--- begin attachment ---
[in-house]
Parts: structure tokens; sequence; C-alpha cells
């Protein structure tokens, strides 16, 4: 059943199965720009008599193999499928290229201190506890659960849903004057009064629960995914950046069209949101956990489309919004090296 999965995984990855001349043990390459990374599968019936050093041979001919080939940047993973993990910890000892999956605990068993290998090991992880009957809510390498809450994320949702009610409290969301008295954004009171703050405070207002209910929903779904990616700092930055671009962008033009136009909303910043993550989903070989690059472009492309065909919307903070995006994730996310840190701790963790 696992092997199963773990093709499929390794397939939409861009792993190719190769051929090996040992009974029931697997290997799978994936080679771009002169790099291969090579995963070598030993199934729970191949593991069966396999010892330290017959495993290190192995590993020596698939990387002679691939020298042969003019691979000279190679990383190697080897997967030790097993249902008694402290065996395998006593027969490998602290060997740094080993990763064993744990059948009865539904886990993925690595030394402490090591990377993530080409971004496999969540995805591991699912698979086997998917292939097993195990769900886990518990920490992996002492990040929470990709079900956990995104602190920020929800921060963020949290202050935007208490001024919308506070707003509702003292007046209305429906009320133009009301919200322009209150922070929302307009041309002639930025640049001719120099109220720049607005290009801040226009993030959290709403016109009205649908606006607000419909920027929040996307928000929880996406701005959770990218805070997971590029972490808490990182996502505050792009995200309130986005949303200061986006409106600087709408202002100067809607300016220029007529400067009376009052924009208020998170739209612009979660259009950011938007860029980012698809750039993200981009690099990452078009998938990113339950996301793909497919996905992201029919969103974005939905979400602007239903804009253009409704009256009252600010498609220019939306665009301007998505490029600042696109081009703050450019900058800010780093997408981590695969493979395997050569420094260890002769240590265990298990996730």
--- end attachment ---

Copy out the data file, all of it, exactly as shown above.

[in-house]
Parts: structure tokens; sequence; C-alpha cells
């Protein structure tokens, strides 16, 4: 059943199965720009008599193999499928290229201190506890659960849903004057009064629960995914950046069209949101956990489309919004090296 999965995984990855001349043990390459990374599968019936050093041979001919080939940047993973993990910890000892999956605990068993290998090991992880009957809510390498809450994320949702009610409290969301008295954004009171703050405070207002209910929903779904990616700092930055671009962008033009136009909303910043993550989903070989690059472009492309065909919307903070995006994730996310840190701790963790 696992092997199963773990093709499929390794397939939409861009792993190719190769051929090996040992009974029931697997290997799978994936080679771009002169790099291969090579995963070598030993199934729970191949593991069966396999010892330290017959495993290190192995590993020596698939990387002679691939020298042969003019691979000279190679990383190697080897997967030790097993249902008694402290065996395998006593027969490998602290060997740094080993990763064993744990059948009865539904886990993925690595030394402490090591990377993530080409971004496999969540995805591991699912698979086997998917292939097993195990769900886990518990920490992996002492990040929470990709079900956990995104602190920020929800921060963020949290202050935007208490001024919308506070707003509702003292007046209305429906009320133009009301919200322009209150922070929302307009041309002639930025640049001719120099109220720049607005290009801040226009993030959290709403016109009205649908606006607000419909920027929040996307928000929880996406701005959770990218805070997971590029972490808490990182996502505050792009995200309130986005949303200061986006409106600087709408202002100067809607300016220029007529400067009376009052924009208020998170739209612009979660259009950011938007860029980012698809750039993200981009690099990452078009998938990113339950996301793909497919996905992201029919969103974005939905979400602007239903804009253009409704009256009252600010498609220019939306665009301007998505490029600042696109081009703050450019900058800010780093997408981590695969493979395997050569420094260890002769240590265990298990996730």